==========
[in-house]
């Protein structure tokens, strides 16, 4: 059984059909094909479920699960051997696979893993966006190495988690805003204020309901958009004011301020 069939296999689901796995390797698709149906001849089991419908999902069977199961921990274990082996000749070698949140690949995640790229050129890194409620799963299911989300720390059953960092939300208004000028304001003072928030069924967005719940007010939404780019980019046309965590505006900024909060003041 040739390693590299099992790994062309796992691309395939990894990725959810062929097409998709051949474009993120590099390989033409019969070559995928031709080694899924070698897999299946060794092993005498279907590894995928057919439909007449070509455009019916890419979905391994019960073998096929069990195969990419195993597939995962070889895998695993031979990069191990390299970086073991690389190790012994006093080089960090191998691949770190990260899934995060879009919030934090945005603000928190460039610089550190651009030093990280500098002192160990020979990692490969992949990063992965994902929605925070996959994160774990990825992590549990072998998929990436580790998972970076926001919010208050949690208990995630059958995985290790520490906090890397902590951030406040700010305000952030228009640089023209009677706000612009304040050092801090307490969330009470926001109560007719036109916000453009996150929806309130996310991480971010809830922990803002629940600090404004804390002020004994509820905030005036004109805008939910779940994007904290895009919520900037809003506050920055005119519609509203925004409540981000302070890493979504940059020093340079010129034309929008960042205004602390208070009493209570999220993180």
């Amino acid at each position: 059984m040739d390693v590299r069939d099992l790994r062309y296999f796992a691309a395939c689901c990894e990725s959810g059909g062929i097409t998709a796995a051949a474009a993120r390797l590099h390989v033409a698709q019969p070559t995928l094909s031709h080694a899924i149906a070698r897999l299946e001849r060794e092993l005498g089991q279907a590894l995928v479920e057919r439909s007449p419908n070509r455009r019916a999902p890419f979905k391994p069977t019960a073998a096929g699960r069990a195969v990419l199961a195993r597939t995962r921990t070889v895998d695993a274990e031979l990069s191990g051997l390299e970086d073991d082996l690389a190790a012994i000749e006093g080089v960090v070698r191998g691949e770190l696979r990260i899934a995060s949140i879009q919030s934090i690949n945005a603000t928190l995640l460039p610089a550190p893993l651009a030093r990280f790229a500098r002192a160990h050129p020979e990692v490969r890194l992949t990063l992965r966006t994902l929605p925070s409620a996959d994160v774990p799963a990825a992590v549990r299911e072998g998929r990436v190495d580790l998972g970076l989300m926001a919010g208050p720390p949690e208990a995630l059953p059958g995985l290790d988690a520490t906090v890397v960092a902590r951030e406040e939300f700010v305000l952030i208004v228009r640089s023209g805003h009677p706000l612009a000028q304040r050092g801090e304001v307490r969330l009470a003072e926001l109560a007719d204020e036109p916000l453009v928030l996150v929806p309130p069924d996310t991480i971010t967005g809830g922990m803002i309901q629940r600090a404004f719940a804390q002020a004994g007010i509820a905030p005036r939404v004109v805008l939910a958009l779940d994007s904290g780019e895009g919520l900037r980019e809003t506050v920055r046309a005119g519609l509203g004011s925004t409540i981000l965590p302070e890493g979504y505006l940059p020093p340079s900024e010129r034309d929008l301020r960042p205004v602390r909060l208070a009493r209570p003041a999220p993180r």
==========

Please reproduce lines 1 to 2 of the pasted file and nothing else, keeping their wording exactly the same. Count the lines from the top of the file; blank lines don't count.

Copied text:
[in-house]
């Protein structure tokens, strides 16, 4: 059984059909094909479920699960051997696979893993966006190495988690805003204020309901958009004011301020 069939296999689901796995390797698709149906001849089991419908999902069977199961921990274990082996000749070698949140690949995640790229050129890194409620799963299911989300720390059953960092939300208004000028304001003072928030069924967005719940007010939404780019980019046309965590505006900024909060003041 040739390693590299099992790994062309796992691309395939990894990725959810062929097409998709051949474009993120590099390989033409019969070559995928031709080694899924070698897999299946060794092993005498279907590894995928057919439909007449070509455009019916890419979905391994019960073998096929069990195969990419195993597939995962070889895998695993031979990069191990390299970086073991690389190790012994006093080089960090191998691949770190990260899934995060879009919030934090945005603000928190460039610089550190651009030093990280500098002192160990020979990692490969992949990063992965994902929605925070996959994160774990990825992590549990072998998929990436580790998972970076926001919010208050949690208990995630059958995985290790520490906090890397902590951030406040700010305000952030228009640089023209009677706000612009304040050092801090307490969330009470926001109560007719036109916000453009996150929806309130996310991480971010809830922990803002629940600090404004804390002020004994509820905030005036004109805008939910779940994007904290895009919520900037809003506050920055005119519609509203925004409540981000302070890493979504940059020093340079010129034309929008960042205004602390208070009493209570999220993180």